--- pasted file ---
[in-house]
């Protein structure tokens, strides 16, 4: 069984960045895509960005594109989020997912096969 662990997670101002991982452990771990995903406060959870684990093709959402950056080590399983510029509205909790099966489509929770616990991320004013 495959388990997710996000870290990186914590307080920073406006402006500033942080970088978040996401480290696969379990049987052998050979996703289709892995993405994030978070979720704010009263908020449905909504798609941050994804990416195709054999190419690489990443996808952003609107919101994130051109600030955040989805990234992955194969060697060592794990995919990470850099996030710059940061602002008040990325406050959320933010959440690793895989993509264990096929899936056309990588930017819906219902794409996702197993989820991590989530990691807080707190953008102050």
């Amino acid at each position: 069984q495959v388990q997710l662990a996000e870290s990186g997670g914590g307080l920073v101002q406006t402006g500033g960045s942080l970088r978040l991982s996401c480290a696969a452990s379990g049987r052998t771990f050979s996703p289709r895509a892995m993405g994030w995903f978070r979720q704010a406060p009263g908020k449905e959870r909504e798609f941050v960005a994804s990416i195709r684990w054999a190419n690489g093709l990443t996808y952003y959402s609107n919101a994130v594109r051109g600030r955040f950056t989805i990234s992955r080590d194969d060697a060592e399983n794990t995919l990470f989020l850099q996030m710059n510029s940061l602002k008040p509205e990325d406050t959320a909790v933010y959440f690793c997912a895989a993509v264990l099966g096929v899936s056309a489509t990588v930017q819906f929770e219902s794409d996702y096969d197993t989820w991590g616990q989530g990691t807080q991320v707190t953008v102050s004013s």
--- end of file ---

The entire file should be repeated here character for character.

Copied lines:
[in-house]
């Protein structure tokens, strides 16, 4: 069984960045895509960005594109989020997912096969 662990997670101002991982452990771990995903406060959870684990093709959402950056080590399983510029509205909790099966489509929770616990991320004013 495959388990997710996000870290990186914590307080920073406006402006500033942080970088978040996401480290696969379990049987052998050979996703289709892995993405994030978070979720704010009263908020449905909504798609941050994804990416195709054999190419690489990443996808952003609107919101994130051109600030955040989805990234992955194969060697060592794990995919990470850099996030710059940061602002008040990325406050959320933010959440690793895989993509264990096929899936056309990588930017819906219902794409996702197993989820991590989530990691807080707190953008102050």
């Amino acid at each position: 069984q495959v388990q997710l662990a996000e870290s990186g997670g914590g307080l920073v101002q406006t402006g500033g960045s942080l970088r978040l991982s996401c480290a696969a452990s379990g049987r052998t771990f050979s996703p289709r895509a892995m993405g994030w995903f978070r979720q704010a406060p009263g908020k449905e959870r909504e798609f941050v960005a994804s990416i195709r684990w054999a190419n690489g093709l990443t996808y952003y959402s609107n919101a994130v594109r051109g600030r955040f950056t989805i990234s992955r080590d194969d060697a060592e399983n794990t995919l990470f989020l850099q996030m710059n510029s940061l602002k008040p509205e990325d406050t959320a909790v933010y959440f690793c997912a895989a993509v264990l099966g096929v899936s056309a489509t990588v930017q819906f929770e219902s794409d996702y096969d197993t989820w991590g616990q989530g990691t807080q991320v707190t953008v102050s004013s």